Some local boaters say they threw in their captain’s hat because of frustration over too many go-slow zones and other regulations. Others point to the expense.But boat builders and sellers say boat sales locally and nationwide suffered the same downslide seen statewide and nationally, despite relatively low fuel costs, as the economy sputtered.

“What killed us  – everybody really – was the real estate downturn,”  said Michele Miller, executive director of the Marine Industry Association of Florida, one of the largest trade group of boating-related industries. “We are a luxury item and unless you’re a commercial fisherman, you don’t have to have a boat … When the economy is bad, they don’t spend money on new boats, or money on the boats they have.”

The economic impact of the boating industry in Florida was $18.4 billion in 2004. That number fell to $16.8 billion in 2008 and it is believed to have continued to decline as the Great Recession took hold in the ensuring years, Miller said.

More: Memorial Day Weekend brings ‘king’ tides

By the time the association undertook another exhaustive economic impact study last year, the figure was $15.3 billion for 2015, still almost 17 percent below the 2004 figure.

But nationally, the boating industry has been looking brighter. On Tuesday, the National Marine Manufacturers Association reported that the $36 billion U.S. boating industry is seeing some of its highest sales in nearly a decade, especially yachts. According to new NMMA data,  sales of new powerboats increased 6 percent in 2016, reaching 247,800 boats sold, and are expected to increase an additional six percent in 2017.

 

In Florida, sales of new powerboat, engine, trailer and accessories in 2016 were up 5 percent in Florida, to $2.5 billion, according to NMMA.

Demand continues to grow across nearly all powerboat segments, according to NMMA.

But in some areas of Florida, excess algae and regulations over the past decade have tempered the demand to go boating, captains say.

More: Showcasing those things ‘Made in Brevard’

In few places is the frustration among Florida boaters more pronounced than in Brevard County. Captains there boast 70 percent of the Indian River Lagoon within the realm of their helm. But apocalyptic algae blooms and dolphin, manatee and fish die-offs over the past seven years have curbed many-a-captain’s enthusiasm.

Brevard boaters also attribute the decline in registered boats to the advent of the manatee zones 15 years ago that they say increased the “hassle factor” of navigating local waters.

“You might go once or twice, but is that worth owning a boat to do that?” said Bob Atkins, a Merritt Island resident and president of Citizens for Florida’s Waterways, a Brevard-based boating advocacy group.

At the group’s peak — around the time the manatee zones went in — CFW included about 700 families, many joining because of anger over the new slow zones. Now it’s about 180 families, Atkins said. “People who have boats are probably taking them somewhere else,” he said.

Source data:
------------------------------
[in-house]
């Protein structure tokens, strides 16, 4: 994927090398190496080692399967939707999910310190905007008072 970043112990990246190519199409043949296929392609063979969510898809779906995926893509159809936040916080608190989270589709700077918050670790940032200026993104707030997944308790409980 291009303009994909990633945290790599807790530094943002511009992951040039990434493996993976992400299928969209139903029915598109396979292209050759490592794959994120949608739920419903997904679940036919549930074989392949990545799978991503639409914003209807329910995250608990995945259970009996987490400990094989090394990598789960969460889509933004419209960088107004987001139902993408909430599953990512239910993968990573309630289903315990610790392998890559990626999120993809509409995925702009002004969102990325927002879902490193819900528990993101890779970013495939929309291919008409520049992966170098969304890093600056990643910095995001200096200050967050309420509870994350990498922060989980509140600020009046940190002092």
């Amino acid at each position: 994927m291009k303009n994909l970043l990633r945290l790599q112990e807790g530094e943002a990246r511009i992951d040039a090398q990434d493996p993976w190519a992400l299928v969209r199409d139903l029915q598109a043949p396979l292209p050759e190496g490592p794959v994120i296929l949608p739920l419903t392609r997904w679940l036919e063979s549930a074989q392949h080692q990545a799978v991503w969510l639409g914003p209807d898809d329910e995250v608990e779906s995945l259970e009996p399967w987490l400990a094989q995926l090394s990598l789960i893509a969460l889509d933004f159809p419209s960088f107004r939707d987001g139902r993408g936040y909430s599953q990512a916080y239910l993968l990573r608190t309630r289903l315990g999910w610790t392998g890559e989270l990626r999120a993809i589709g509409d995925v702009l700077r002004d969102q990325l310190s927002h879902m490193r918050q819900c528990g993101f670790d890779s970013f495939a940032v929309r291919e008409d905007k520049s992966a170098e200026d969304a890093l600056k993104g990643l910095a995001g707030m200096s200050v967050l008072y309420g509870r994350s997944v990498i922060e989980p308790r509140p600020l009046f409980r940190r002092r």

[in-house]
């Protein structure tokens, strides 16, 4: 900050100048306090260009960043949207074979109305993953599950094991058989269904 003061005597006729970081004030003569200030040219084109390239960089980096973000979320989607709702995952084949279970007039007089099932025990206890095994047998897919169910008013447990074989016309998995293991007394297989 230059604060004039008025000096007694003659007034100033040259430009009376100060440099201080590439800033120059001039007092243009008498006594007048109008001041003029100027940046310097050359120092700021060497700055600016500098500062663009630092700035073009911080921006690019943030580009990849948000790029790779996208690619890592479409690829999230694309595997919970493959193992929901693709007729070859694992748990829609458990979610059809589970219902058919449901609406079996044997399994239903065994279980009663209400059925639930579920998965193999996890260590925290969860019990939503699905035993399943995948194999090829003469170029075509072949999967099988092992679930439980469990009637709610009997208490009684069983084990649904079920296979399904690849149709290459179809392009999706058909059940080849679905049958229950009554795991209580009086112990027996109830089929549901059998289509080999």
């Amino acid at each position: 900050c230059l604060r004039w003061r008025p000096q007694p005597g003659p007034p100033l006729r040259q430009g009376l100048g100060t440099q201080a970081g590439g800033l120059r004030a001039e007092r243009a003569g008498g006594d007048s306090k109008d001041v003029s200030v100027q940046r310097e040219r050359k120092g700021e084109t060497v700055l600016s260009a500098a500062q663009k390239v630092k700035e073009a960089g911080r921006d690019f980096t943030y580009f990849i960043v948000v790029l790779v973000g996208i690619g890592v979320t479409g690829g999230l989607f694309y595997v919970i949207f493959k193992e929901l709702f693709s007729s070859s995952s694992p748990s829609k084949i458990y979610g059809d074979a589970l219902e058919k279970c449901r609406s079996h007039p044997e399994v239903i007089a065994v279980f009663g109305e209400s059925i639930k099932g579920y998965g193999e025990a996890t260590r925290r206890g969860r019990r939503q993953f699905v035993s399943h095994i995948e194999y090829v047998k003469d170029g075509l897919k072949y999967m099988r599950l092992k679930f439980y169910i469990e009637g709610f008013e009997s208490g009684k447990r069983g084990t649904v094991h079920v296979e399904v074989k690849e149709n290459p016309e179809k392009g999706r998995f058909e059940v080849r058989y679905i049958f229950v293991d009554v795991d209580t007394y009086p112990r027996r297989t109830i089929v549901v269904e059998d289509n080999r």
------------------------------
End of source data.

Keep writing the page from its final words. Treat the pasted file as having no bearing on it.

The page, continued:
But registered vessels have declined statewide, too, dropping 9.3 percent to 931,450 last year, 92,445 fewer boats than when boats peaked at 1,027,043 vessels in 2007.

 

While Brevard’s population grew by 85,000 people (17 percent) since widespread manatee zones took effect 15 years ago, registered vessels dropped by about 6,000 boats, to 34,000 vessels, a 15 percent decrease.

The industry reacted accordingly. Miller notes the Space Coast chapter of the Marine Industry Association of Florida disbanded in 2008 when the economy turned. Despite a few feeble attempts, the local chapter hasn’t been re-established, she said.

“I tried to work with some groups there in 2011,” Miller said, “but nothing really happened with it.”

Registered vessels peaked at 40,573 in Brevard in 2006. Last year, there were 33,999 registered, up 268 from the previous year, but 16.2 lower than the 2006 peak.

Brevard boaters who challenged go-slow manatee zones warned in the early 2000s that people would give up boating if the zones went in. Most of the zones took effect 2002-2003,. Now, with so many slow zones, it takes too long to get anywhere, they say.

“The first hour and a half of your boat ride is slow-speed,” Atkins said of the trip Merritt Islanders must take through slow zones to reach popular water skiing spots. “That means for a ski run it takes three hours to get there and back,” he added. “People used to ski in front of their house … All you can do with that water is look at it.”

 

 

Bad algae blooms in Brevard over the past seven years took the wind out of many a sail.

“It’s definitely deteriorated since 2010,” Atkins said.

He also points to bad blue-green algae bloom last year in the St. Lucie area as another factor impacting enthusiasm for boating. “That pretty much killed boating completely when that was going on,” he said.

Contact Waymer at 321-242-3663 or jwaymer@floridatoday.com. Follow him on Twitter @JWayEnviro or www.facebook.com/jim.waymer. Contact Price at 321-242-3658 or wprice@floridatoday.com. You can also follow him on Twitter @Fla2dayBiz

BREVARD

2016

Recreational vessels in Brevard: 32,731

Total vessels: 33,999
Reportable accidents: 27

Fatalities: 0

Injuries: 21

Property Damage Rank:$183,530

Accident rate: 1:1,259

2007

Recreational vessels: 38,863

Total vessels: 40,407
Reportable accidents: 23

Fatalities: 1

Injuries: 9

Property Damage Rank:$164,500

Accident rate: 1:1689

FLORIDA

2016

Recreational vessels: 899,235 
Total vessels: 931,450 

Reportable accidents: 714 
Fatalities: 67 
Injuries: 421 
Property damage: $10,052,495 
Accident rate: 1:1,305

2007

Recreational vessels: 991,680 
Total vessels: 1,027,043 
Reportable accidents: 668 
Fatalities: 77 
Injuries: 377 
Property damage: $9,125,110

Take a Florida Safe Boating Course: http://myfwc.com/boating/safety-education/courses/

According to the recently released FWC statistics, Monroe County topped boating accidents last year, with 105 accidents and three fatalities, followed by Miami-Dade with  67 accidents and seven fatalities, and Palm Beach with 62 accidents and three fatalities.

Brevard ranked eighth, with 27 accidents and no fatalities. 

Top 11 reportable boating accidents in 2016 (fatalities)

1. Monroe: 105 (3)
2. Miami-Dade: 67 (7)
3. Palm Beach: 62 (3)
4. Pinellas: 44 (2)
5. Lee: 39 (6)
6. Broward: 38 (1)
7. Collier: 31 (0)
8. Brevard: 27 (0)
9. Hillsborough: 20 (3)
10. Charlotte: 18 (4)
11. Duval: 18 (0)

 

Source: Florida Fish and Wildlife Conservation Commission